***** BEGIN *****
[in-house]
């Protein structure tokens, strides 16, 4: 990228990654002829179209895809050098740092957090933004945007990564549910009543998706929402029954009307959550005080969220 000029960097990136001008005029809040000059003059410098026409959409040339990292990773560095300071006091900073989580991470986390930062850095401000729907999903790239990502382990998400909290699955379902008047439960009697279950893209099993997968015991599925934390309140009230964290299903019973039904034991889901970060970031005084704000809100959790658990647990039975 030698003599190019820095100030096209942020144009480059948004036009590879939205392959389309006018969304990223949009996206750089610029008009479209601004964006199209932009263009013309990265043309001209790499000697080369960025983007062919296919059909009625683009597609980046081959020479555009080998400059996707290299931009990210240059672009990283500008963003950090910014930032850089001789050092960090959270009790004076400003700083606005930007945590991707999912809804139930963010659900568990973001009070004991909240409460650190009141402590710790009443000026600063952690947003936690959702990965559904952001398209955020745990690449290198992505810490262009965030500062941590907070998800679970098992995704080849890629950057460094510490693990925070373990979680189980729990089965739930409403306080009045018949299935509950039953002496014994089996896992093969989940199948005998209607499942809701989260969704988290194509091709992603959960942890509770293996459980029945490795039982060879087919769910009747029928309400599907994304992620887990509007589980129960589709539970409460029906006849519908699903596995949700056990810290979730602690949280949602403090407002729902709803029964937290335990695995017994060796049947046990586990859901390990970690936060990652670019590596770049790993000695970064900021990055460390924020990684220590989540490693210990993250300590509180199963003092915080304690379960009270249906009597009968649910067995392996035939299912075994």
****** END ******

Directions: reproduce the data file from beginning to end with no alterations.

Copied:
[in-house]
């Protein structure tokens, strides 16, 4: 990228990654002829179209895809050098740092957090933004945007990564549910009543998706929402029954009307959550005080969220 000029960097990136001008005029809040000059003059410098026409959409040339990292990773560095300071006091900073989580991470986390930062850095401000729907999903790239990502382990998400909290699955379902008047439960009697279950893209099993997968015991599925934390309140009230964290299903019973039904034991889901970060970031005084704000809100959790658990647990039975 030698003599190019820095100030096209942020144009480059948004036009590879939205392959389309006018969304990223949009996206750089610029008009479209601004964006199209932009263009013309990265043309001209790499000697080369960025983007062919296919059909009625683009597609980046081959020479555009080998400059996707290299931009990210240059672009990283500008963003950090910014930032850089001789050092960090959270009790004076400003700083606005930007945590991707999912809804139930963010659900568990973001009070004991909240409460650190009141402590710790009443000026600063952690947003936690959702990965559904952001398209955020745990690449290198992505810490262009965030500062941590907070998800679970098992995704080849890629950057460094510490693990925070373990979680189980729990089965739930409403306080009045018949299935509950039953002496014994089996896992093969989940199948005998209607499942809701989260969704988290194509091709992603959960942890509770293996459980029945490795039982060879087919769910009747029928309400599907994304992620887990509007589980129960589709539970409460029906006849519908699903596995949700056990810290979730602690949280949602403090407002729902709803029964937290335990695995017994060796049947046990586990859901390990970690936060990652670019590596770049790993000695970064900021990055460390924020990684220590989540490693210990993250300590509180199963003092915080304690379960009270249906009597009968649910067995392996035939299912075994």